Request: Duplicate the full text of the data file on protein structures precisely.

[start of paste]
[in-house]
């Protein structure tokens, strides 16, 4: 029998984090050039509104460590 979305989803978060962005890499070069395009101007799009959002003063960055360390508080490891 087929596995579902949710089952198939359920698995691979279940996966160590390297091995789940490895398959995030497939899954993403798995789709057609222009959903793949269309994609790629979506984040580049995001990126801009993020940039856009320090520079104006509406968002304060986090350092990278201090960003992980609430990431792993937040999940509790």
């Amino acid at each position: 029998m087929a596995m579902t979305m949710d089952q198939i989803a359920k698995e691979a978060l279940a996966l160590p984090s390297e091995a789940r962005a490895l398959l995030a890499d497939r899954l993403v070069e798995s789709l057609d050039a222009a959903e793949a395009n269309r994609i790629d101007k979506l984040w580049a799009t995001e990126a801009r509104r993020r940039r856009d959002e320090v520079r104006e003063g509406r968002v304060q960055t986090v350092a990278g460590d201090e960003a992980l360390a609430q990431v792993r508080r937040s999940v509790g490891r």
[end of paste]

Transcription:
[in-house]
């Protein structure tokens, strides 16, 4: 029998984090050039509104460590 979305989803978060962005890499070069395009101007799009959002003063960055360390508080490891 087929596995579902949710089952198939359920698995691979279940996966160590390297091995789940490895398959995030497939899954993403798995789709057609222009959903793949269309994609790629979506984040580049995001990126801009993020940039856009320090520079104006509406968002304060986090350092990278201090960003992980609430990431792993937040999940509790």
């Amino acid at each position: 029998m087929a596995m579902t979305m949710d089952q198939i989803a359920k698995e691979a978060l279940a996966l160590p984090s390297e091995a789940r962005a490895l398959l995030a890499d497939r899954l993403v070069e798995s789709l057609d050039a222009a959903e793949a395009n269309r994609i790629d101007k979506l984040w580049a799009t995001e990126a801009r509104r993020r940039r856009d959002e320090v520079r104006e003063g509406r968002v304060q960055t986090v350092a990278g460590d201090e960003a992980l360390a609430q990431v792993r508080r937040s999940v509790g490891r």